In this course through the examination of plays we will explore the development of Modern Drama and theatre as a mirror of modern society and psyche. Our focus will begin with the principal movements from the late 19th century to the present through examination of approximately twenty plays and related historical or critical readings. Over the course of the semester we will read plays, discuss playwrights, and examine the historical, social, and critical contexts of the period. Although analysis of dramatic texts will be our main focus, we will also discuss historical documents and artifacts, dramatic reconstructions (including taped and live performances), and major dramatic theories.
Objectives: As a result of this course, students will be able to:
- Identify and discuss the major plays and playwrights from the Modern to Contemporary period.
- Identify and assess codes and conventions of 19th and 20th century drama and performance.
- Critically analyze dramatic literature.
- Articulate correlations between theatre and performance manifestations with predominant religious, social, and political conditions.
- Locate and utilize artifacts, documentation, and scholarship relating to drama, theatre, and performance.
- The Wadsworth Anthology of Drama (5th ed.) ed. W.B. Worthen, Thomson Publishing, 2006.
- Ruined, Lynne Nottage, Theatre Communications Group, 2009
- Beyond the Horizon, Eugene O’Neill, http://eoneill.com/texts/bth/contents.htm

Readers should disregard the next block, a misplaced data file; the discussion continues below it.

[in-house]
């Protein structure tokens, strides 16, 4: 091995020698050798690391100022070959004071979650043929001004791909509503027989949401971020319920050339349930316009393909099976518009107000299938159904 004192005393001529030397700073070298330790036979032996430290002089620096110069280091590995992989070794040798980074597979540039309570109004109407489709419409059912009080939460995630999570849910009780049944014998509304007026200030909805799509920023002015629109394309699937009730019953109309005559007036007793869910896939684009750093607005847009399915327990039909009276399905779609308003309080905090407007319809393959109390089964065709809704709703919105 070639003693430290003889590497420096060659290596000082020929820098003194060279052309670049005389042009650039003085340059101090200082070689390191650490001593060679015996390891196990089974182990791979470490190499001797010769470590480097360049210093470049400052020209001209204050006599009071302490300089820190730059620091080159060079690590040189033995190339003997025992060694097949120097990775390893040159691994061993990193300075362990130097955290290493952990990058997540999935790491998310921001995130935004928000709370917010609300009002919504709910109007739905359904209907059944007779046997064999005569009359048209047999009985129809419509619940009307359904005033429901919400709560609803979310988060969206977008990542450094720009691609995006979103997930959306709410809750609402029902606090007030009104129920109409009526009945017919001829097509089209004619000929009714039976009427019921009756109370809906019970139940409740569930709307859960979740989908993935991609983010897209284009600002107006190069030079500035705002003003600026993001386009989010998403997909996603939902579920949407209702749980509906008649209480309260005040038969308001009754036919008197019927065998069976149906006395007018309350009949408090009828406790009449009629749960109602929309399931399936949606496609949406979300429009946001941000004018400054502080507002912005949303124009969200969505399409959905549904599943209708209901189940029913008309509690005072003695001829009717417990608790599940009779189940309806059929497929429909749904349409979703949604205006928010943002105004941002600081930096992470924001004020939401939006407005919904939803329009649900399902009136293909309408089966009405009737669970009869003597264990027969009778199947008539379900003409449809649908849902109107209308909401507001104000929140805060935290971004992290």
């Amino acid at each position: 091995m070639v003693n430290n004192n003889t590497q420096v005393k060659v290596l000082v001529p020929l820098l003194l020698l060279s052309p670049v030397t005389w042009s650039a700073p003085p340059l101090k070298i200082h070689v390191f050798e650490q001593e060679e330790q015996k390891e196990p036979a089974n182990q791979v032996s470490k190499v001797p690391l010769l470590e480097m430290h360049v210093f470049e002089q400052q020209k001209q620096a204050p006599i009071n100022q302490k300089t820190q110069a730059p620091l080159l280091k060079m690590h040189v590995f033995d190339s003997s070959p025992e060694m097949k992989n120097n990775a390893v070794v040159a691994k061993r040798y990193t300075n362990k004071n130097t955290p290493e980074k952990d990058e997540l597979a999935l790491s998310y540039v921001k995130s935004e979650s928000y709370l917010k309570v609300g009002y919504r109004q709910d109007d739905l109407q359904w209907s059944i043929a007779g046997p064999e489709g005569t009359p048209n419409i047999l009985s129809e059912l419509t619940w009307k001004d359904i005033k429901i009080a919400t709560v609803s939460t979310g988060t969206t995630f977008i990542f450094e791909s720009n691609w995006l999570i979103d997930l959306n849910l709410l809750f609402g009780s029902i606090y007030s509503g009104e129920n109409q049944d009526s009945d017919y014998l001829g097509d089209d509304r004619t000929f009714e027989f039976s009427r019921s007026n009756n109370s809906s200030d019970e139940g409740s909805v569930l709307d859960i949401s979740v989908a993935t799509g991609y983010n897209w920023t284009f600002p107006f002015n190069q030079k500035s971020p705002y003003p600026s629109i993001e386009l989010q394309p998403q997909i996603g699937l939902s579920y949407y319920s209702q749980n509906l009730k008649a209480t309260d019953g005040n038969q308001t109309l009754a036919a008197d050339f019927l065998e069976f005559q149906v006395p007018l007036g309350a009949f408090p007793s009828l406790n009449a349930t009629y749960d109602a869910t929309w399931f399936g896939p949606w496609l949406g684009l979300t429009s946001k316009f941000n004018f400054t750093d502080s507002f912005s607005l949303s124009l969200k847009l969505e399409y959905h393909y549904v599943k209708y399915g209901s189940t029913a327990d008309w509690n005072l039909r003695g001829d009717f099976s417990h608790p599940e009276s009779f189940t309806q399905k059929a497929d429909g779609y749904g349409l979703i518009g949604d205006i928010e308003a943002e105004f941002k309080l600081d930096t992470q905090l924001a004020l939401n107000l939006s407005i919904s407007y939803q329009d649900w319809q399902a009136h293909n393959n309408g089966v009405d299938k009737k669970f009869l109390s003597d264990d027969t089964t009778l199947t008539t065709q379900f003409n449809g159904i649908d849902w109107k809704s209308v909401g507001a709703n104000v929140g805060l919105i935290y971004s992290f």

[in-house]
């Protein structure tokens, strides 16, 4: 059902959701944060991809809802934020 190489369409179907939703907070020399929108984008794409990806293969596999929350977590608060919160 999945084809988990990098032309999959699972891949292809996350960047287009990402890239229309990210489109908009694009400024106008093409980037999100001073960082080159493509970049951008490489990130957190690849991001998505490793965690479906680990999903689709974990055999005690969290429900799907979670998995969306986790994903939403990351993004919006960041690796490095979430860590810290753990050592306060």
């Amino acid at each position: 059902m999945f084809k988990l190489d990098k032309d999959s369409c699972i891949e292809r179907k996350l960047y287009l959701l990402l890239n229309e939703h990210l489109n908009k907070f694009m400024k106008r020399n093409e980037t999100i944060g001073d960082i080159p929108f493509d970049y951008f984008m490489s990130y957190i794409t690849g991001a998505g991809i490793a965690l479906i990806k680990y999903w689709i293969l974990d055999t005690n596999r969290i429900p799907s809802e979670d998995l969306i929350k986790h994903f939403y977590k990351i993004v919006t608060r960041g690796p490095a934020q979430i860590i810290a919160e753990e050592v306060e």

- The Emperor Jones, Eugene O’Neill, http://eoneill.com/texts/jones/contents.htm
- Other texts will be distributed, via Blackboard or handout, throughout the semester.
- 2 @ 10 points = 20 points: All students are required to attend the Drama Department’s main stage productions of:
- The Importance of Being Earnest, directed by Sheriden Thomas, running 2/17-19 and 2/24-26
- Arabian Nights, running 4/12-16
After attending a show, students will be required to write a 3 page critique of each production
- Students are strongly encouraged to attend student shows and one-time only performances on the Tufts campus. Students will then be able to write a brief critique on such productions for extra credit.
- 1 @ 10 points = 10 points: In groups of 2-3, students will research and present a 20 minute interactive PowerPoint presentation on a selected play, playwright, or theatre company related to the assigned play on that date. Students will be required to submit a working bibliography of a minimum of 5 scholarly sources, 2 weeks prior to their presentation date for approval from the instructor. On the day of their presentation, students will be required to distribute an outline to the class, and submit their PowerPoint presentation through blackboard. Presentations will begin in Week Four.
- Abstract/Bibliography @ 5 points; Final @ 15 points = 20 points: Students will select a topic from Modern Drama: 1879-2011, and write a 5 page research paper drawn from at least 5 scholarly sources. A list of possible topics will be distributed, and can be related to your Oral Presentation. Students will also be required to submit a 100 word abstract and an annotated bibliography two weeks prior to the submission of the final paper.
- Unit Exams: 2 @ 15 points = 30 points
- Final Exam: 1 @ 20 points = 20 points: All exams will cover terms, personalities, significant art, drama, theatre, theories, historical narratives, artifacts, readings, class notes, presentations, films, and discussions.
- -3 Points for each Unexcused Absence: Active, engaged participation is a requirement of this course. Students are permitted two unexcused absences; for each absence thereafter, 3% points will be deducted from the final grade.